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The New YorkerWhat news from New York?" F. Scott Fitzgerald wrote in an imaginary conversation in "My Lost City," a 1936 essay. " 'Stocks go up. A baby murdered a gangster.' 'Nothing more?' " The city, in all its confounding glory, is the subject of Kenneth T. Jackson and David S. Dunbar's anthology, Empire City, which begins with an account of Henry Hudson's 1609 voyage, includes Frederick Law Olmsted's original plan for Central Park, and recounts such forgotten chapters as the 1909 strike of twenty thousand female garment workers.
The influx of immigrants to the city changed everything. The Historic Shops and Restaurants of New York, a guide by Ellen Williams and Steve Radlauer, looks at business brainstorms from a century ago. At the end of the nineteenth century, two hairdressers agreed to spruce up the tresses of porcelain beauties with push-broom lashes and rose paint smiles, and soon so much of their business consisted of these miniature makeovers that, in 1900, they renamed their establishment the Doll Hospital.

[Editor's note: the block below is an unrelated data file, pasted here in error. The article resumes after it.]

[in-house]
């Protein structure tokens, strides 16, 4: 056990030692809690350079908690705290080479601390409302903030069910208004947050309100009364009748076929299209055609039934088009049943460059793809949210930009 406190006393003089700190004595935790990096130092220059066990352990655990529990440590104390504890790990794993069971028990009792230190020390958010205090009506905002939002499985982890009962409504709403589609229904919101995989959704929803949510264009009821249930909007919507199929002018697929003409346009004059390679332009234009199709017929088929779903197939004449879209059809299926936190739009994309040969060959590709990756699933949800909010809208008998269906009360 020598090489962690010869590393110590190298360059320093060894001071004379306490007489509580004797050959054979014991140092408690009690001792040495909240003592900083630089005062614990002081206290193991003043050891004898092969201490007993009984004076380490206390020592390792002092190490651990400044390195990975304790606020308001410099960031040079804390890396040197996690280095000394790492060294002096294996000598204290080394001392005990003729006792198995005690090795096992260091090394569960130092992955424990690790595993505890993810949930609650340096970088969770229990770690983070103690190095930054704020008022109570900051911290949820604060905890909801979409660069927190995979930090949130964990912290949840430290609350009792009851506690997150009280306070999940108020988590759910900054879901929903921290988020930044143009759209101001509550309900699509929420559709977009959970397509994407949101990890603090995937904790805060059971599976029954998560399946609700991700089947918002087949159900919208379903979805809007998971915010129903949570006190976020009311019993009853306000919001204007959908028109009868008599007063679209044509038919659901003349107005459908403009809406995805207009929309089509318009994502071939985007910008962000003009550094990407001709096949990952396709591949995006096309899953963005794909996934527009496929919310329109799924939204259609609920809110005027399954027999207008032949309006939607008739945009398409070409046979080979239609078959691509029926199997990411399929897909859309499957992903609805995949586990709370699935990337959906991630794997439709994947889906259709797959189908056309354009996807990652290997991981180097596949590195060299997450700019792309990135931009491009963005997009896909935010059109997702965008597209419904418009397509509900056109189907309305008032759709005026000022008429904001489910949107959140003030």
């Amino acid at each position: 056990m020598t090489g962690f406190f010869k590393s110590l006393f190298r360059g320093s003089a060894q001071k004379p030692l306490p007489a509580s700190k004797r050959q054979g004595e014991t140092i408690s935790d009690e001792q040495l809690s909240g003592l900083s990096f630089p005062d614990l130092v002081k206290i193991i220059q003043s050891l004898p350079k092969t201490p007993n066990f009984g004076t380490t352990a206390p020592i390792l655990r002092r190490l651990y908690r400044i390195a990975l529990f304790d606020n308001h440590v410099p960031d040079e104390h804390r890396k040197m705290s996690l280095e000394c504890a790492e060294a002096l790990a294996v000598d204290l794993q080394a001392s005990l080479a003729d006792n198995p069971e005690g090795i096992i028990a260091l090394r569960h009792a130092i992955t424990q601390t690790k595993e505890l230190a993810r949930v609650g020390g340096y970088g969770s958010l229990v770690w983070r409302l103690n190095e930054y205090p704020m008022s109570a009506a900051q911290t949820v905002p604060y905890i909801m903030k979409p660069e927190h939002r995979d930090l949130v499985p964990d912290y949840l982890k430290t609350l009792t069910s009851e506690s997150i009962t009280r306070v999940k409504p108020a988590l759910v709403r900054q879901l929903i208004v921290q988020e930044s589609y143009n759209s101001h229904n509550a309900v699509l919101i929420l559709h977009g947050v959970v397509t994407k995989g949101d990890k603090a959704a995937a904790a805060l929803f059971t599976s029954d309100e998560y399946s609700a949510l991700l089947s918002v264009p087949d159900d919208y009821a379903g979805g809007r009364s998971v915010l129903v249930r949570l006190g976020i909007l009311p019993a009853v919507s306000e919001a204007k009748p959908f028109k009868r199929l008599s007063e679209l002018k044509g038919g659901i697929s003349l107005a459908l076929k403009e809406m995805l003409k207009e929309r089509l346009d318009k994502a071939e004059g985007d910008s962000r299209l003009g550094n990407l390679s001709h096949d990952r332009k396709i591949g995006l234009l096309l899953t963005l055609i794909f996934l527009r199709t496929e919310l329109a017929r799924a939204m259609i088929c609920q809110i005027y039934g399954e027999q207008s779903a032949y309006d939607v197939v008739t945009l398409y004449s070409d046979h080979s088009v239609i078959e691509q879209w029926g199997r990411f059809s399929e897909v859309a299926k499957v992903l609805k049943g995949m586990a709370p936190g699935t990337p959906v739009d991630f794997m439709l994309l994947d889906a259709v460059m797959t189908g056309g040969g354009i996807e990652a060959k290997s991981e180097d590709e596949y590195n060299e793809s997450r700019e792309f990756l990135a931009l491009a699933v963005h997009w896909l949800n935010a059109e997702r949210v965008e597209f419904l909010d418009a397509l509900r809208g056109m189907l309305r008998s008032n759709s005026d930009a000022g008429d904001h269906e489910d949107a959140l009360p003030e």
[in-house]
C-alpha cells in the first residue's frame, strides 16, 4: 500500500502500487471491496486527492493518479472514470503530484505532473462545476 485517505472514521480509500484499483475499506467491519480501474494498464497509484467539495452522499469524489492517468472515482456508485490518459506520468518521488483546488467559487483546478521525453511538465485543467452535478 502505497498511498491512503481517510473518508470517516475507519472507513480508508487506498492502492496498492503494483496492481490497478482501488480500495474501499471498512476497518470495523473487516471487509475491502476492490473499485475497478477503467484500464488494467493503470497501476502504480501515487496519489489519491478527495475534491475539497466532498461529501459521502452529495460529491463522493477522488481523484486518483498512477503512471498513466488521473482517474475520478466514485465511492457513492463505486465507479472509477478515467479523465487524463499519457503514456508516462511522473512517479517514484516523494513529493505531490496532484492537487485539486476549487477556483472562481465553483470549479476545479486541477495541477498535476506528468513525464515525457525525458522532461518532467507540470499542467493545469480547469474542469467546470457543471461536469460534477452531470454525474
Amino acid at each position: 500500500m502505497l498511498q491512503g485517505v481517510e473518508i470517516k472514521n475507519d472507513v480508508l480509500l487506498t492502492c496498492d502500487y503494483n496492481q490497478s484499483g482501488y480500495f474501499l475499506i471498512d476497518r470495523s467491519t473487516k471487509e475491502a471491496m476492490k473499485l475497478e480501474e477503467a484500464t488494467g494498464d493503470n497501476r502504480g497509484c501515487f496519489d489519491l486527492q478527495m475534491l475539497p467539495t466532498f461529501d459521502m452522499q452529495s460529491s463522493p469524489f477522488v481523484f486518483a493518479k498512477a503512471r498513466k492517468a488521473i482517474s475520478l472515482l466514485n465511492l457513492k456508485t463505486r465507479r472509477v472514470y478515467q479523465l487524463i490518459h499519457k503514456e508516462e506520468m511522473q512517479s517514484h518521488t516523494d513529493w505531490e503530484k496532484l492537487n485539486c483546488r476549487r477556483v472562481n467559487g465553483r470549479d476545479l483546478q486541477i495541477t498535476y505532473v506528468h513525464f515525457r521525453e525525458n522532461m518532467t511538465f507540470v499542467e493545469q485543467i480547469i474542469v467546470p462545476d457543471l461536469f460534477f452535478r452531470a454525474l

The city has always had a knack for improvisation. It Happened on Washington Square, Emily Kies Folpe's social history of the Greenwich Village park -- once a potter's field -- explains that the square's Washington Arch was a temporary innovation that persisted: the original, conceived by the architect Stanford White as a parade decoration in 1889, was made of white-painted pine and papier-mâché and was popular enough to soon be replaced by a stone version.(Lauren Porcaro)